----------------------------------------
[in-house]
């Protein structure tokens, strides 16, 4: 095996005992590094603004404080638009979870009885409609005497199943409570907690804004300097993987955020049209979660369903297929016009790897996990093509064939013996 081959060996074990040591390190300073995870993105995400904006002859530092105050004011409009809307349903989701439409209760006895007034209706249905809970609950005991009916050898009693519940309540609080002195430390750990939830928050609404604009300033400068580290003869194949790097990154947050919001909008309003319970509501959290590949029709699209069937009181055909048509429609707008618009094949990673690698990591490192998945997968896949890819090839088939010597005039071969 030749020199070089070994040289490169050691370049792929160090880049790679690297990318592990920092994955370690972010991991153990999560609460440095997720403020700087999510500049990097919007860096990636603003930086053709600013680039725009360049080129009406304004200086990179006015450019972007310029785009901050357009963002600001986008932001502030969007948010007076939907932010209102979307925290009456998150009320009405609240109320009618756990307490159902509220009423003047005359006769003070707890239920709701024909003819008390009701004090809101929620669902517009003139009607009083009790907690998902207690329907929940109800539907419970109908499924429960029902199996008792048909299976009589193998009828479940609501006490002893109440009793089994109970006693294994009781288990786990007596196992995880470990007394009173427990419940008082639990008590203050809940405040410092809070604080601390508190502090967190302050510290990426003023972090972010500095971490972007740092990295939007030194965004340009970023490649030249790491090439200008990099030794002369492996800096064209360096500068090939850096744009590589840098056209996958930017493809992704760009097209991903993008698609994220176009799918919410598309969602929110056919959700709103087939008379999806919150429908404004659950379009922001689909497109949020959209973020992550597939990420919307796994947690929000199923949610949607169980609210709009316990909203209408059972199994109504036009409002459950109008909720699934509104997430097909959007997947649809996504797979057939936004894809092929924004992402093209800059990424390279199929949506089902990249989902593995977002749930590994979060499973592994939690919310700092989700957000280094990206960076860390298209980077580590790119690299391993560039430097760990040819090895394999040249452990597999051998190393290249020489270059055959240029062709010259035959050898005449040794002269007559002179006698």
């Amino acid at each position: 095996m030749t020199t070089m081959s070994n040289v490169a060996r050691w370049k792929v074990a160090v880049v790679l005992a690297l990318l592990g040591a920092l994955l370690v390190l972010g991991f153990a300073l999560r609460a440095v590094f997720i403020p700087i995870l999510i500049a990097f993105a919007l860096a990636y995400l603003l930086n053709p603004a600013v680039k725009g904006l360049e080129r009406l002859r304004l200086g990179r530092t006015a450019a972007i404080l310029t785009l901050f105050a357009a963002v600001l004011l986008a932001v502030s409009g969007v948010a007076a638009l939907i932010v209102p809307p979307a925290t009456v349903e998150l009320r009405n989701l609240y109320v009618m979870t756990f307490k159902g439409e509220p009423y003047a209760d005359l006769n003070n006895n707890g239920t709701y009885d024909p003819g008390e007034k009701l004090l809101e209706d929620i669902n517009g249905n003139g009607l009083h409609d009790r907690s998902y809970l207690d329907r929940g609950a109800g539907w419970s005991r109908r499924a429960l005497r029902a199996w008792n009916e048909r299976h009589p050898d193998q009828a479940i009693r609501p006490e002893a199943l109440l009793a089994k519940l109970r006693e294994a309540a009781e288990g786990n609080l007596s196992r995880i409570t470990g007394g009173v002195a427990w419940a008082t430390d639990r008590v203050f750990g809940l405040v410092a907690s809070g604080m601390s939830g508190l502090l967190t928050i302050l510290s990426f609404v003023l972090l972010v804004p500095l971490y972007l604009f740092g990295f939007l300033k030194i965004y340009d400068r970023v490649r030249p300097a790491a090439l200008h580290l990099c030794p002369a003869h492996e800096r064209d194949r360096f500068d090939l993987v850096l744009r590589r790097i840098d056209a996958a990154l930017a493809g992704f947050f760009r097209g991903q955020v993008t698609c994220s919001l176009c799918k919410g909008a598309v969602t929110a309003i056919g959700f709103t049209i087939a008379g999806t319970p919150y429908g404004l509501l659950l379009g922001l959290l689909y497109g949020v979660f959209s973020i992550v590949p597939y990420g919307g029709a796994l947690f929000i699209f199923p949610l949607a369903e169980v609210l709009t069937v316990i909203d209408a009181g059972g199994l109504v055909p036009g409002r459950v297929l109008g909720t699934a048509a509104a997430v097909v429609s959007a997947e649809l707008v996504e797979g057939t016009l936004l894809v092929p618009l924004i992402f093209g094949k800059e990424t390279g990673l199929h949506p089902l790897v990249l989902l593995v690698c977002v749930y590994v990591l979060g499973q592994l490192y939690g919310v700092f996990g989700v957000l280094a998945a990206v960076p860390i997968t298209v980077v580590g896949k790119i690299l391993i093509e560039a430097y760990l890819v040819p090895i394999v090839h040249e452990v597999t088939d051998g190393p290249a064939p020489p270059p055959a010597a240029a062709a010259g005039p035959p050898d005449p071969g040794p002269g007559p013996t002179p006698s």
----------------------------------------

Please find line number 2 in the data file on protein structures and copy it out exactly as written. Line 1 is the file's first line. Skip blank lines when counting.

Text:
């Protein structure tokens, strides 16, 4: 095996005992590094603004404080638009979870009885409609005497199943409570907690804004300097993987955020049209979660369903297929016009790897996990093509064939013996 081959060996074990040591390190300073995870993105995400904006002859530092105050004011409009809307349903989701439409209760006895007034209706249905809970609950005991009916050898009693519940309540609080002195430390750990939830928050609404604009300033400068580290003869194949790097990154947050919001909008309003319970509501959290590949029709699209069937009181055909048509429609707008618009094949990673690698990591490192998945997968896949890819090839088939010597005039071969 030749020199070089070994040289490169050691370049792929160090880049790679690297990318592990920092994955370690972010991991153990999560609460440095997720403020700087999510500049990097919007860096990636603003930086053709600013680039725009360049080129009406304004200086990179006015450019972007310029785009901050357009963002600001986008932001502030969007948010007076939907932010209102979307925290009456998150009320009405609240109320009618756990307490159902509220009423003047005359006769003070707890239920709701024909003819008390009701004090809101929620669902517009003139009607009083009790907690998902207690329907929940109800539907419970109908499924429960029902199996008792048909299976009589193998009828479940609501006490002893109440009793089994109970006693294994009781288990786990007596196992995880470990007394009173427990419940008082639990008590203050809940405040410092809070604080601390508190502090967190302050510290990426003023972090972010500095971490972007740092990295939007030194965004340009970023490649030249790491090439200008990099030794002369492996800096064209360096500068090939850096744009590589840098056209996958930017493809992704760009097209991903993008698609994220176009799918919410598309969602929110056919959700709103087939008379999806919150429908404004659950379009922001689909497109949020959209973020992550597939990420919307796994947690929000199923949610949607169980609210709009316990909203209408059972199994109504036009409002459950109008909720699934509104997430097909959007997947649809996504797979057939936004894809092929924004992402093209800059990424390279199929949506089902990249989902593995977002749930590994979060499973592994939690919310700092989700957000280094990206960076860390298209980077580590790119690299391993560039430097760990040819090895394999040249452990597999051998190393290249020489270059055959240029062709010259035959050898005449040794002269007559002179006698």